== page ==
The Library of All Knowledge

The Adventure Bike Riding School

The Basics

So you've mentally wrapped your head around the ride, and you're ready to attack. Now is the time to meet the road. (metaphorically of course.)

Riding on pavement is awesome. Insane levels of grip and speed combine to create an experience akin to flying.

However since your riding on gravel or dirt, the dynamics change. The surface can either be firm or loose. It may provide traction or act as a set of rollerbearings. So don't do anything sudden or stupid. Keep the speed down to a point where you can keep balance. Faster you go the more the centripetal force of the wheels keep you upright. As you get experience, practice balancing with your body more than with the wheels. This will help you when you get into uglier terrain.

Balance is the key. One way to practice this is simply forcing yourself to balance. I practice this by keeping my feet on the pegs as long as possible when coming to a stop or riding around a parking lot. You can do this on pavement, and you can do this either sitting or standing. I will stress that BC has a law on the books that forbades riding a motorcycle in any position other than one that involves buttocks firmly planted on the seat. I have heard of similar provisions in other places. So be careful.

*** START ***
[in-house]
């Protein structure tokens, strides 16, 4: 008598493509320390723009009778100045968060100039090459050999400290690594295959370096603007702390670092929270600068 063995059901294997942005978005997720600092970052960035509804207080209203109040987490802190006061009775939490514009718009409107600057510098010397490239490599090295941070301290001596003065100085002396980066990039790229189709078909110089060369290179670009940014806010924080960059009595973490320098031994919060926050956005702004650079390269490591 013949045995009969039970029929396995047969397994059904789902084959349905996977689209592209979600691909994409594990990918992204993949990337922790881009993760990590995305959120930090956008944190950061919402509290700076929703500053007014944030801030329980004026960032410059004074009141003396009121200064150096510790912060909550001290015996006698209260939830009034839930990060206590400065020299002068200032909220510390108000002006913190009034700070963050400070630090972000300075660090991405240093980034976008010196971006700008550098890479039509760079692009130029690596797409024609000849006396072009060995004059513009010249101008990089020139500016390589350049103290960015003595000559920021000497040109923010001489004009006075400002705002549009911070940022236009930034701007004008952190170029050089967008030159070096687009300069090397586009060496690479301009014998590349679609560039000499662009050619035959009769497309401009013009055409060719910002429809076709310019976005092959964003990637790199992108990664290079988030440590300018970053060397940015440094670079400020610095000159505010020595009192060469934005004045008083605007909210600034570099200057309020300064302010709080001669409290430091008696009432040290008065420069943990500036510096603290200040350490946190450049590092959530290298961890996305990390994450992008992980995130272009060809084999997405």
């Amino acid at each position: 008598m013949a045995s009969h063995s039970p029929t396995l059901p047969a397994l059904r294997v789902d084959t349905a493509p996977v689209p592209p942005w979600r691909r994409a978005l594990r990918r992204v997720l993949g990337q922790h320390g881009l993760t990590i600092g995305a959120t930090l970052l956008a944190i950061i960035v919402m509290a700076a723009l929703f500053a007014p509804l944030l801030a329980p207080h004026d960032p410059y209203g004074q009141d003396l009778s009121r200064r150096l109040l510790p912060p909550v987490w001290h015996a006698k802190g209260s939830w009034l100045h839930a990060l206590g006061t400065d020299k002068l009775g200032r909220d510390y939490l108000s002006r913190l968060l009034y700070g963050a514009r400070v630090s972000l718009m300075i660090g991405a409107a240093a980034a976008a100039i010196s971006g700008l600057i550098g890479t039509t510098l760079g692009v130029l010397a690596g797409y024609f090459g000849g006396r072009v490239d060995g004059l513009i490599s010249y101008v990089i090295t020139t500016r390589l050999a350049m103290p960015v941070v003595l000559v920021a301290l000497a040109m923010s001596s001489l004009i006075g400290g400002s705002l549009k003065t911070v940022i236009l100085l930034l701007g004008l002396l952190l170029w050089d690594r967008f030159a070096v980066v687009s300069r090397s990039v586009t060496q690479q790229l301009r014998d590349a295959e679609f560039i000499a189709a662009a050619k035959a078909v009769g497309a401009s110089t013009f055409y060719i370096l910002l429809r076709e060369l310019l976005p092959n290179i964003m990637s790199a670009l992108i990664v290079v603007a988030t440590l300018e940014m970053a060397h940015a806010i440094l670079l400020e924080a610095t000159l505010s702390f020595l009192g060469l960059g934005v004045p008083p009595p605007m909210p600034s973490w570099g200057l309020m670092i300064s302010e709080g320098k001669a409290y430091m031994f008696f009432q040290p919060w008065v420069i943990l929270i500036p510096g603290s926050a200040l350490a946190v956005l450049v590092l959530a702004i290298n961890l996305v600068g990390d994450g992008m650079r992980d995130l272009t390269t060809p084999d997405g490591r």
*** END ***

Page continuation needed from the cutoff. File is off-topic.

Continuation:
A parking lot is a good place to practice after hours. One of the beauties of practicing on pavement is that traction remains constant. Practicing figure-eights is excellent as well. Keep the wight of youbody over the center of the bike. Start big and work your way smaller and slower as your skill level increases. Also riding in a straight line, slowing down and speeding up is great practice in throttle control and shifting.

Also practice some full on panic stops. You know the kind that involves a full on lock up of the brakes. You can stomp on the rears, since a lock up of the rear just makes a bike skid. And the engine will stall if you forget to pull in the clutch. The fronts require some delacasy as locking those will cause the front to fold and the bike to crash. Alslo throw your weight as far back as you can to avoid weighting the front end. Bike with ABS will shine when you do this on pavement. They will royally suck when you do it on gravel, this is another reason to keep the speeds down in the rough stuff.

Contents Copyright (C) Michael Fodor 2012.